While still a memorable episode, I didn't remember much of this until I watched it for the first in a long time last night. The only reason I probably still remember it is because of Caterpie, but I do like the episode. The iconic method of the Pokémon series is shown here with Pokémon being captured, and the battles with the newly-captured Pokémon, no matter how brief. Ash, being a beginning trainer, doesn't have his type match-ups down here, which is fine, trainers have to grow and learn. After nearly losing Caterpie to Pidgeotto, Misty had every right to be mad at him for being careless (I heard the sound-effect of a slap, so I figured 4KIDS cut something out in this episode), though because she's one to care for Pokémon, it was to be expected. I guess she was supposed to be the mentor to Ash before Brock came around, but she's a harsh teacher xD.
Caterpie is very adorable, he is the perfect addition to Ash's team at this point. It's possible it's also a bit of a metaphor for Ash's own growth throughout the series, though Caterpie grows pretty quickly, so maybe it's more towards the metamorphosis symbolism than anything. Or I'm just looking into it too hard. Either way, he and Ash become close very fast, yet Caterpie's more attracted to Misty for some apparent reason. It was never explained why he came to like her as fast as he did, but it was for some good laughs of her freaking out. For someone who would slap Ash at the drop of a hat for being reckless, to watch her drop her hot-tempered personality for a more "girly" side is a nice balance to her character. Also makes way for a running gag, which is always a plus. In the meantime, Caterpie's evolution is probably the most realistic evolution is in the series, in my opinion. (It's also reminiscent of the Mothra larava enveloping itself in a cocoon, but eh, it probably was.) It was just amazing to watch Caterpie spray silk up into the air and let it fall on it.
Pikachu really only does one big thing in this episode, and that is paralyzing Pidgeotto for Ash. (Speaking of the bird, when he slapped the PokéBall away, that made me snicker. Even as a wild Pokémon, he had a personality of sorts.) Sure, Pikachu interacts with Caterpie, but that scene was really odd. The body language was repetitive, and it wasn't easily made clear what they were talking about until Caterpie's close up of his eye and the Butterfree flying against the moon. So whatever they were talking about we had to use our imaginations when they could've easily used subtitles like in "Island of the Giant Pokémon", but it might not've crossed their minds. Unless the scene was shorter in the original Japanese, I don't know. Still, that's all Pikachu does until he gets put out of commission by a Sludge attack to the eyes (which is another good example of how Pokémon battles are rather logical in the anime, at least at first).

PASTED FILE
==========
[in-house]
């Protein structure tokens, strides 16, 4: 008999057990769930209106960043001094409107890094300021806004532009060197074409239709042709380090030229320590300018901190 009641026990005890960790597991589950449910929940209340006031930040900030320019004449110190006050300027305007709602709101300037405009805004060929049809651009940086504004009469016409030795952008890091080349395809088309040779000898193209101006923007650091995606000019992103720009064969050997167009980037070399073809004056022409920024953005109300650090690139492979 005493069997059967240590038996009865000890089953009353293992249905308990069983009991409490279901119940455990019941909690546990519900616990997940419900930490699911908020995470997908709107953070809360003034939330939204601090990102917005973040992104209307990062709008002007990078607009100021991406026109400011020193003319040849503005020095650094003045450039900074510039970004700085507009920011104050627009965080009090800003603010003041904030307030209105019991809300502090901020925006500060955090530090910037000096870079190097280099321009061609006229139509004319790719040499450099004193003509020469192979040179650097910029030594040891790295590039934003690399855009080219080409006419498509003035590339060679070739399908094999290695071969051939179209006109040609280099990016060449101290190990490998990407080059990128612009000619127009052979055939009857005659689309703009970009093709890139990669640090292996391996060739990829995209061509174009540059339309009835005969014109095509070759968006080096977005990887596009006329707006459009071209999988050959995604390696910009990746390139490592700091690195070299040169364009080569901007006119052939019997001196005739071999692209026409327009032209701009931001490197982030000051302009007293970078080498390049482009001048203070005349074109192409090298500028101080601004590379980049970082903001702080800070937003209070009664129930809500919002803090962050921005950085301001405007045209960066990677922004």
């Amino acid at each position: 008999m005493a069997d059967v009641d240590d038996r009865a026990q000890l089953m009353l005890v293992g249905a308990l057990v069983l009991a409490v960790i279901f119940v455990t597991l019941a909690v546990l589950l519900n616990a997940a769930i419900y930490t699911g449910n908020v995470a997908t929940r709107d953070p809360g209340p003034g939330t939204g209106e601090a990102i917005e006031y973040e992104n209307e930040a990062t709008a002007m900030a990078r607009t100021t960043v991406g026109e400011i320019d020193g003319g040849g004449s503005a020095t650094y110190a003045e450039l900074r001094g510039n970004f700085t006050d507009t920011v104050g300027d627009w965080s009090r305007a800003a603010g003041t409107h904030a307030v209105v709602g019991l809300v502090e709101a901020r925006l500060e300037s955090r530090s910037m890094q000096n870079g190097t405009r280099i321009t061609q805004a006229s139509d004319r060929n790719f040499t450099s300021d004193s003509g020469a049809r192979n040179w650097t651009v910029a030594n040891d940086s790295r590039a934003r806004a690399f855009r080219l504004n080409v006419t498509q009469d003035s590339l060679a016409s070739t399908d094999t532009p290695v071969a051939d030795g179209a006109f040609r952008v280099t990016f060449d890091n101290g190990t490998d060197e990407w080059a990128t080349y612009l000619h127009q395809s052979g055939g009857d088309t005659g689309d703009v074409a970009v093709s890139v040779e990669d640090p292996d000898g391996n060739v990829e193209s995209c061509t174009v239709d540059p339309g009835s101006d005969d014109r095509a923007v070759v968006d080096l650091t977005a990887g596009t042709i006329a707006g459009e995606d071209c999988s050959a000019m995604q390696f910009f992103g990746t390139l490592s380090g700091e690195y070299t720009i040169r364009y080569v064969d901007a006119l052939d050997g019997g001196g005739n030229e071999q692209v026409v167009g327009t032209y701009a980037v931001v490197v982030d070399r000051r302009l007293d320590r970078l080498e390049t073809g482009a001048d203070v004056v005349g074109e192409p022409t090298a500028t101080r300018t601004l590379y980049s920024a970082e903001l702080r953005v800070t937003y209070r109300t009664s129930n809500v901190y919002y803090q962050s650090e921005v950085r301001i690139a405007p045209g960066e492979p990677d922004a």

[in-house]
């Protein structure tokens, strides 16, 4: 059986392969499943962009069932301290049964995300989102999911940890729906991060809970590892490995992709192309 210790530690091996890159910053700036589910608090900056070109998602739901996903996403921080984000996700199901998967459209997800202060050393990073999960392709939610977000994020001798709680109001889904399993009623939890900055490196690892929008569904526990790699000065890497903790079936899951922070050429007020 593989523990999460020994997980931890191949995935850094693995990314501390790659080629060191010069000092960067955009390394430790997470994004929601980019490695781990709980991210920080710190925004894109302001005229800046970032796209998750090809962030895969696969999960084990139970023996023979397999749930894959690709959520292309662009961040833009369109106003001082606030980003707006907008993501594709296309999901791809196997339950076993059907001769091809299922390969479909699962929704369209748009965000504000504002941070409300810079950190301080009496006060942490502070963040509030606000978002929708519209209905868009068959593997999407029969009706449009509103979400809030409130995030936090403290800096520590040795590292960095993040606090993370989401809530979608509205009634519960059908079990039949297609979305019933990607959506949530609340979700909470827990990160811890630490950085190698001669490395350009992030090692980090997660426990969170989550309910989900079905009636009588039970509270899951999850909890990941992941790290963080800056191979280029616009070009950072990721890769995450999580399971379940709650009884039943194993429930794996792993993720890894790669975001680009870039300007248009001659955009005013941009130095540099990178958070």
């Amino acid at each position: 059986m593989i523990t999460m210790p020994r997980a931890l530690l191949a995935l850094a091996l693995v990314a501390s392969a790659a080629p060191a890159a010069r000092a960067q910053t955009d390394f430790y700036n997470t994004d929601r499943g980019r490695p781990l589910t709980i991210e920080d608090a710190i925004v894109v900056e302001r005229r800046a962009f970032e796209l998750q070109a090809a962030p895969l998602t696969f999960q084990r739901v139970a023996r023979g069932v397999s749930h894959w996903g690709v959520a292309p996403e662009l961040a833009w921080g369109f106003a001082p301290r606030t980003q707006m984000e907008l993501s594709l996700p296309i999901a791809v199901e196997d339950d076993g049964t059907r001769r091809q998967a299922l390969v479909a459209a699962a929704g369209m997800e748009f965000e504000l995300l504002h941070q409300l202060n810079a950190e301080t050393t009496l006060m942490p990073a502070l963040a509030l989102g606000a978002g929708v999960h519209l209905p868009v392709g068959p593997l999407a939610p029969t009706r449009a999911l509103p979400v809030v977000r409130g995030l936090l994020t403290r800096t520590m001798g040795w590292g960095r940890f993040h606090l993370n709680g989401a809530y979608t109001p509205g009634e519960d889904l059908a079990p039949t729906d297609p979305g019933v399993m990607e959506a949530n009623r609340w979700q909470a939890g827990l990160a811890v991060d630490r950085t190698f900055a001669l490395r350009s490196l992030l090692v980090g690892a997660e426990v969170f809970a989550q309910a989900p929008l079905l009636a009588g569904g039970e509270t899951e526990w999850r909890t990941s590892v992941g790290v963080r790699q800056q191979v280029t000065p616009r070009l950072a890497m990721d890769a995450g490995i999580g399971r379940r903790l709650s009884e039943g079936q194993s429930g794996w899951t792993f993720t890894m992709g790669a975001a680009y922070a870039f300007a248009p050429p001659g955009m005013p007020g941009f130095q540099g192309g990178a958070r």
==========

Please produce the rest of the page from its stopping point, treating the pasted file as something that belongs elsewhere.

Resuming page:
Team Rocket are the same as they were in the previous episode, except now they really want Pikachu, and are willing to go to any measures to do it. (They're also bad at keeping secrets and beating each other up for it.) For now, we got a "double battle" that was "unheard of" at the time, and Pidgeotto is slaughtered by Koffing and Ekans. The battle was cool to begin with, and then he gets ganged up on. Then Ash runs to Team Rocket head-on to try and beat them up (and this was before he ran to punch Mewtwo). After reluctantly sending out Caterpie, the way String Shot is used is great, even if it ended up with silly moments. Too bad we can't get that creative with String Shot in the actual games, but in the anime anything goes. It's a type of strategy that shows off a bit of Ash's occasional cleverness with battles. Even Misty herself is impressed by it, which is when she starts to warm up to him. Not by much, but it's something.
So Team Rocket flee, Misty can't bring herself to become friends with Caterpie as soon as it evolves, and cue foreshadowing with a Beedrill flying across the screen and Ash running after it.
Better than last episode for sure, if only because we're back into the journey, and we do see Ash doing things that Pokémon trainers do. Ash hasn't exactly grown as a character in this episode, but he's very slowly learning, and that's rather realistic in my opinion. I really do love it when shows take their time with pacing and characters, and since Ash is likeable in these episodes, when he does something right, it feels really good.
The journey continues.